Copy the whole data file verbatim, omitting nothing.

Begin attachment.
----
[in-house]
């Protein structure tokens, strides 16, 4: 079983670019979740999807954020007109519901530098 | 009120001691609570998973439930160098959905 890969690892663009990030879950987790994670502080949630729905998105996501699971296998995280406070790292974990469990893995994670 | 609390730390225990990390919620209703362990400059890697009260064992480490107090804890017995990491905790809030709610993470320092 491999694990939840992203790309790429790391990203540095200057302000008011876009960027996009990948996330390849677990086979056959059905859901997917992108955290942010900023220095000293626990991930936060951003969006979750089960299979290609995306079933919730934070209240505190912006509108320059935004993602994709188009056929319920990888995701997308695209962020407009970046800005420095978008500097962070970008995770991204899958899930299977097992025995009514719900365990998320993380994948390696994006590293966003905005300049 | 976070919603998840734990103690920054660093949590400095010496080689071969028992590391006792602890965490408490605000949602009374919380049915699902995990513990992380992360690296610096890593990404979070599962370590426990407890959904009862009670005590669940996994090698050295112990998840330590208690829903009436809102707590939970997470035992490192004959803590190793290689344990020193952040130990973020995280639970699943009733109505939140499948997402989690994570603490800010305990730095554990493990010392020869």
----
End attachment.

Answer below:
[in-house]
């Protein structure tokens, strides 16, 4: 079983670019979740999807954020007109519901530098 | 009120001691609570998973439930160098959905 890969690892663009990030879950987790994670502080949630729905998105996501699971296998995280406070790292974990469990893995994670 | 609390730390225990990390919620209703362990400059890697009260064992480490107090804890017995990491905790809030709610993470320092 491999694990939840992203790309790429790391990203540095200057302000008011876009960027996009990948996330390849677990086979056959059905859901997917992108955290942010900023220095000293626990991930936060951003969006979750089960299979290609995306079933919730934070209240505190912006509108320059935004993602994709188009056929319920990888995701997308695209962020407009970046800005420095978008500097962070970008995770991204899958899930299977097992025995009514719900365990998320993380994948390696994006590293966003905005300049 | 976070919603998840734990103690920054660093949590400095010496080689071969028992590391006792602890965490408490605000949602009374919380049915699902995990513990992380992360690296610096890593990404979070599962370590426990407890959904009862009670005590669940996994090698050295112990998840330590208690829903009436809102707590939970997470035992490192004959803590190793290689344990020193952040130990973020995280639970699943009733109505939140499948997402989690994570603490800010305990730095554990493990010392020869």